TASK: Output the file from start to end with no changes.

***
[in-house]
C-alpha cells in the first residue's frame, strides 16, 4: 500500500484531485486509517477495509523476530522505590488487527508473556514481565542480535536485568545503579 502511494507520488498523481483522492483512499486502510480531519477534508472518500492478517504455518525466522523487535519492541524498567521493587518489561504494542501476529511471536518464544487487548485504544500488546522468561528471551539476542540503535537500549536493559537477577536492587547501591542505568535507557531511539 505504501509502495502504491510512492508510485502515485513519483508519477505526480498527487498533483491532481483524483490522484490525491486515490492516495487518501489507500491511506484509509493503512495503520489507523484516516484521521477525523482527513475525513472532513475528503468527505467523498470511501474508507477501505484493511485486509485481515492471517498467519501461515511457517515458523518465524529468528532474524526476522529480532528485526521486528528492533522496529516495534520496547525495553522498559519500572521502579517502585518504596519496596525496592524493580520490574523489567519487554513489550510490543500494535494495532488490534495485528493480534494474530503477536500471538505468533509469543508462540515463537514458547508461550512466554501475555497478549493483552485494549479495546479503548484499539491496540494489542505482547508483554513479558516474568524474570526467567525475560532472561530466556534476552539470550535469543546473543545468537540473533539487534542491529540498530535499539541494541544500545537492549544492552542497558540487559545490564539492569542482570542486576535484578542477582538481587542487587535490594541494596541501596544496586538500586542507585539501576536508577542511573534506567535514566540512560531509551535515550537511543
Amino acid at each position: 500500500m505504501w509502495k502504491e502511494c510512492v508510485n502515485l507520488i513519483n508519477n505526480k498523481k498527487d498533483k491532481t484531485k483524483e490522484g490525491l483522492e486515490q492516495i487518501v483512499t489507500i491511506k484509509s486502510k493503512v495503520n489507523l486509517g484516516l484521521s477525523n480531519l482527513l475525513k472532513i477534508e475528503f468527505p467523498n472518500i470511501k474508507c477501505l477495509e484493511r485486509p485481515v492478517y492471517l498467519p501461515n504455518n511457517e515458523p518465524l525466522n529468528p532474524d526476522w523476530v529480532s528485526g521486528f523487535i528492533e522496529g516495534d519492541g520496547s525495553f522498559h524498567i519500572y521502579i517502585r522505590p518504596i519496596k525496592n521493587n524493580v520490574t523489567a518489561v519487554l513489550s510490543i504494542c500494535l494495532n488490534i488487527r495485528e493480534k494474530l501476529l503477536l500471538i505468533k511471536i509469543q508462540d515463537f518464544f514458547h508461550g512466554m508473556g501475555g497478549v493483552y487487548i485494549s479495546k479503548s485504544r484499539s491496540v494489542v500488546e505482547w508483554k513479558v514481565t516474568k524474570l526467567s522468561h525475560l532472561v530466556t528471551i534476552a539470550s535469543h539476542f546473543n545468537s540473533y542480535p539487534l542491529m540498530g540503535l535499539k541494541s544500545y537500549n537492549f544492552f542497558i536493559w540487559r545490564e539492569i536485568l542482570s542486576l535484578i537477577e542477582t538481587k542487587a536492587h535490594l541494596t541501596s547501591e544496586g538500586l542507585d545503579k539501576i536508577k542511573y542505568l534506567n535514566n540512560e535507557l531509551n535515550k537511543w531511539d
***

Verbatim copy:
[in-house]
C-alpha cells in the first residue's frame, strides 16, 4: 500500500484531485486509517477495509523476530522505590488487527508473556514481565542480535536485568545503579 502511494507520488498523481483522492483512499486502510480531519477534508472518500492478517504455518525466522523487535519492541524498567521493587518489561504494542501476529511471536518464544487487548485504544500488546522468561528471551539476542540503535537500549536493559537477577536492587547501591542505568535507557531511539 505504501509502495502504491510512492508510485502515485513519483508519477505526480498527487498533483491532481483524483490522484490525491486515490492516495487518501489507500491511506484509509493503512495503520489507523484516516484521521477525523482527513475525513472532513475528503468527505467523498470511501474508507477501505484493511485486509485481515492471517498467519501461515511457517515458523518465524529468528532474524526476522529480532528485526521486528528492533522496529516495534520496547525495553522498559519500572521502579517502585518504596519496596525496592524493580520490574523489567519487554513489550510490543500494535494495532488490534495485528493480534494474530503477536500471538505468533509469543508462540515463537514458547508461550512466554501475555497478549493483552485494549479495546479503548484499539491496540494489542505482547508483554513479558516474568524474570526467567525475560532472561530466556534476552539470550535469543546473543545468537540473533539487534542491529540498530535499539541494541544500545537492549544492552542497558540487559545490564539492569542482570542486576535484578542477582538481587542487587535490594541494596541501596544496586538500586542507585539501576536508577542511573534506567535514566540512560531509551535515550537511543
Amino acid at each position: 500500500m505504501w509502495k502504491e502511494c510512492v508510485n502515485l507520488i513519483n508519477n505526480k498523481k498527487d498533483k491532481t484531485k483524483e490522484g490525491l483522492e486515490q492516495i487518501v483512499t489507500i491511506k484509509s486502510k493503512v495503520n489507523l486509517g484516516l484521521s477525523n480531519l482527513l475525513k472532513i477534508e475528503f468527505p467523498n472518500i470511501k474508507c477501505l477495509e484493511r485486509p485481515v492478517y492471517l498467519p501461515n504455518n511457517e515458523p518465524l525466522n529468528p532474524d526476522w523476530v529480532s528485526g521486528f523487535i528492533e522496529g516495534d519492541g520496547s525495553f522498559h524498567i519500572y521502579i517502585r522505590p518504596i519496596k525496592n521493587n524493580v520490574t523489567a518489561v519487554l513489550s510490543i504494542c500494535l494495532n488490534i488487527r495485528e493480534k494474530l501476529l503477536l500471538i505468533k511471536i509469543q508462540d515463537f518464544f514458547h508461550g512466554m508473556g501475555g497478549v493483552y487487548i485494549s479495546k479503548s485504544r484499539s491496540v494489542v500488546e505482547w508483554k513479558v514481565t516474568k524474570l526467567s522468561h525475560l532472561v530466556t528471551i534476552a539470550s535469543h539476542f546473543n545468537s540473533y542480535p539487534l542491529m540498530g540503535l535499539k541494541s544500545y537500549n537492549f544492552f542497558i536493559w540487559r545490564e539492569i536485568l542482570s542486576l535484578i537477577e542477582t538481587k542487587a536492587h535490594l541494596t541501596s547501591e544496586g538500586l542507585d545503579k539501576i536508577k542511573y542505568l534506567n535514566n540512560e535507557l531509551n535515550k537511543w531511539d